Local Authorities and schools have to follow the “SEN Code of Practice”.  The Code of Practice explains that most children who have SEN will be able to have their needs met by their school using the SEN budget which the school has available to it. These children will have a plan setting out how their needs will be met, which in West Berkshire is usually called a “Support and Achievement Plan” or SAP. Children who are receiving help for their SEN in this way, provided and funded by the school, are described by the SEN Code of Practice as being on “SEN Support”. This is sometimes abbreviated to “SENS”. Their progress will be reviewed three times a year. If they have made good enough progress, they may no longer need help at SEN Support and a decision may be made, with parents, that they no longer need extra help and can be taken off the school’s SEN Register. If children are not making enough progress, the school will need to adjust the support they are getting and possibly bring in other professionals to give advice. If children fail to make good enough progress in spite of the right help being put in place over a period of time, they might need to be assessed to see if they need an Education, Health and Care Plan or EHCP. (See “What is an Education, Health and Care Plan?”)

How can I get help if I am concerned that my child is not getting the right support in school?

If you have concerns, you should always discuss these with the school and hopefully it will be possible for agreement to be reached between yourself and the school about what needs to be done to support your child. If you are still concerned after speaking to the school, and you want some independent advice, you can contact the West Berkshire SEN & Disability Information, Advice and Support Service (SENDIASS). Tel: 0300 303 2644 or Email: westberksiass@roseroad.org.uk

The SENDIASS Service can give you advice on what schools should provide and will be able to attend meetings at school with you.

What is an Education, Health and Care Plan?

The majority of children with SEN will be able to have their needs met through SEN support provided and funded by their school. (See “What does the term SEN Support mean?”). However, in a small number of cases, children may have such significant and long term needs that they will need a higher level of support than a mainstream school can provide. Schools are expected to fund support for children with SEN, from their own budgets, up to an annual cost of £6,000. If a child is not able to make enough progress with this level of support, they may need an Education Health and Care Plan or EHCP. Either the school or the child’s parent can ask the Local Authority to carry out an Education, Health and Care Assessment. The Local Authority will need to check that the school has provided the support it should have provided before agreeing to do an EHC assessment. If an EHC assessment is agreed, the process takes 20 weeks and involves getting information from the family, the school, a doctor, an educational psychologist and any other professionals involved with the child. The EHCP will be developed with the child and the parents at an EHC planning meeting. It will set out all of the child’s needs and what must be provided by Education, Health and Social Care to meet their needs.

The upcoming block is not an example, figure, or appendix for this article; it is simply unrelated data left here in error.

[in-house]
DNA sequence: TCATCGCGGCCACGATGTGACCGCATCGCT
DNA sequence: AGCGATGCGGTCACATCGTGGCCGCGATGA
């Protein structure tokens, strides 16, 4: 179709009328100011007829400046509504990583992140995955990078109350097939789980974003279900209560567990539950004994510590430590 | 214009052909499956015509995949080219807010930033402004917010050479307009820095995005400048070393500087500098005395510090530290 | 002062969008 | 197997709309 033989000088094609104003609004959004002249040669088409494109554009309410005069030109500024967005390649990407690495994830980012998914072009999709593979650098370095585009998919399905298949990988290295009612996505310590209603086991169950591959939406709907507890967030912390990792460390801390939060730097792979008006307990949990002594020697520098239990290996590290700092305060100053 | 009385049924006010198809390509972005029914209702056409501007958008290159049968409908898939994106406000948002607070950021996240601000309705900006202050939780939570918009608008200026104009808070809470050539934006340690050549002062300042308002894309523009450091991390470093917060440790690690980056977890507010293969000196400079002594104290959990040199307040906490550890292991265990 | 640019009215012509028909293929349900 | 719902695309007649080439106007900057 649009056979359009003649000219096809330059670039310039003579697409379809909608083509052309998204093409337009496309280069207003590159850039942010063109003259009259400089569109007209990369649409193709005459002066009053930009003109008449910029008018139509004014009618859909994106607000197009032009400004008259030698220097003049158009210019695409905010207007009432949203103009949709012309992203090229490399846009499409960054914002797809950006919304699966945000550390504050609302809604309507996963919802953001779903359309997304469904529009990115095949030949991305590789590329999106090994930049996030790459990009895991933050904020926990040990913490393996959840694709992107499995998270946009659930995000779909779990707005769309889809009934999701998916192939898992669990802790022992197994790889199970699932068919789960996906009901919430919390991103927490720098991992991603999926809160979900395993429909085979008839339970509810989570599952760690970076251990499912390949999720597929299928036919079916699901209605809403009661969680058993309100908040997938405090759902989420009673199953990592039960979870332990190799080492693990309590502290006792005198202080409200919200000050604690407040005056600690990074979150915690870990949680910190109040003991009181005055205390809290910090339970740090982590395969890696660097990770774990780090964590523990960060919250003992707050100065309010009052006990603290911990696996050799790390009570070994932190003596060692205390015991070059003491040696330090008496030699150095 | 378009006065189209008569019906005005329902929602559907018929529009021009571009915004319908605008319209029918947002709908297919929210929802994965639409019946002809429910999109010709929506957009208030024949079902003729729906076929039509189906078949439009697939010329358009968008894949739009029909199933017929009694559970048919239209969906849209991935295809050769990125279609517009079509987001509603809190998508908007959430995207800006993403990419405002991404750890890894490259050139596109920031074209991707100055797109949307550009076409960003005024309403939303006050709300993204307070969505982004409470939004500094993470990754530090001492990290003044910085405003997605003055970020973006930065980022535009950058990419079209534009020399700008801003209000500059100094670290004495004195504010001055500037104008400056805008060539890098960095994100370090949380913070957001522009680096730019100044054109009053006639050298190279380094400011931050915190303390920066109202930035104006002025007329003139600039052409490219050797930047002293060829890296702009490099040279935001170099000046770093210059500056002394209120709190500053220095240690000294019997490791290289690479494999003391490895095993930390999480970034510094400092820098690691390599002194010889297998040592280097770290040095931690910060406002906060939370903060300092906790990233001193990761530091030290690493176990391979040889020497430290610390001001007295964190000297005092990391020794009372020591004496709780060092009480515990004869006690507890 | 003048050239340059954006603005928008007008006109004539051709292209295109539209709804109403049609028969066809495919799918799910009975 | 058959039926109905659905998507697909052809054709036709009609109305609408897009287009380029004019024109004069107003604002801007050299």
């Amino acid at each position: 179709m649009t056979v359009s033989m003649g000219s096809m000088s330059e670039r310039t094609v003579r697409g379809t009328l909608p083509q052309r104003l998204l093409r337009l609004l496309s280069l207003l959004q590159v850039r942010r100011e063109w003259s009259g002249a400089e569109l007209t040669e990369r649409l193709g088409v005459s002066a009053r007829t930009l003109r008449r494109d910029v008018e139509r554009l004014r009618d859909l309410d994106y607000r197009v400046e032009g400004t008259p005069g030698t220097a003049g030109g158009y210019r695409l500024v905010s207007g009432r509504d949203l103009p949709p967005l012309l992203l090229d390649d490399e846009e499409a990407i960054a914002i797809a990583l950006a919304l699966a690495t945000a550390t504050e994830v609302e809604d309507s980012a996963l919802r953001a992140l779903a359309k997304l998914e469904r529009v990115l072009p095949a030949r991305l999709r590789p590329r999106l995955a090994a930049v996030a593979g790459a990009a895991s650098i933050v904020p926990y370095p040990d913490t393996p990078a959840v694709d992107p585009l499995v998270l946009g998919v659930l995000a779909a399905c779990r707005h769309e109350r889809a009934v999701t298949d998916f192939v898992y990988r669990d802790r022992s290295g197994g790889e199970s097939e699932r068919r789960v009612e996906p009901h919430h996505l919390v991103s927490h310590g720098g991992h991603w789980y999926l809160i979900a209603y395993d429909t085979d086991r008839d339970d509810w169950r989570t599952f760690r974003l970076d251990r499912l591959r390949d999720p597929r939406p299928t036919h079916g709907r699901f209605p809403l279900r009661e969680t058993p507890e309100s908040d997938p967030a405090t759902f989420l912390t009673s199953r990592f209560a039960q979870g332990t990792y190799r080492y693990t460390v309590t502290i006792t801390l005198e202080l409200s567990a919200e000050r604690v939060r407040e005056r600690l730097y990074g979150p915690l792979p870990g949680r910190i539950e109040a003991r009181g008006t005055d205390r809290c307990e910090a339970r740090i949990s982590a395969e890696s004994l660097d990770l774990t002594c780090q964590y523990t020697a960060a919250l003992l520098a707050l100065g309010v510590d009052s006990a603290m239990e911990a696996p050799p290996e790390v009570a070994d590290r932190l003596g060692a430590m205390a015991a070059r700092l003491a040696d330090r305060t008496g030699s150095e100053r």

Who can request an Education, Health and Care Plan?

Schools and other educational settings such as FE Colleges can ask the Local Authority to carry out an Education, Health and Care assessment on a child or young person. They need to get parents’ permission before making the request. Schools would have to provide evidence on what the child’s needs are, what they have done to support the child from their own budget, what advice they have had from other professionals and how they have monitored progress. There is a form which schools can use to make a request for an EHC assessment.

Parents can also make a formal request to the Local Authority for an EHC assessment. There is no need to fill in a form; you can just write to or e-mail the SEN Team to say that you would like your child to have an EHC assessment. However, the Local Authority will still need to get evidence from the school in order to make a decision on whether an EHC assessment is needed. If you make a written request for an EHC assessment, you are entitled to get an answer from the Local Authority within 6 weeks.

Will transport to school be provided if my child has an EHCP?

Not necessarily. The West Berkshire Home to School Transport Policy follows Government guidelines. These guidelines say that children should get help with transport to school if they are over statutory school age (aged 5) and if the nearest suitable school is more than 2 miles away (for children under 8) or more than 3 miles away (for children over 8). Transport may be provided for children who live under these distances if they have SEN and they would not be able to walk to school, even when accompanied by a suitable adult. Where a child is entitled to help with transport, we can offer the option of a Personal Transport Budget, where a sum of money is given to the family to make their own arrangements to get their child to school.

Please view the Home to School Transport Policy here.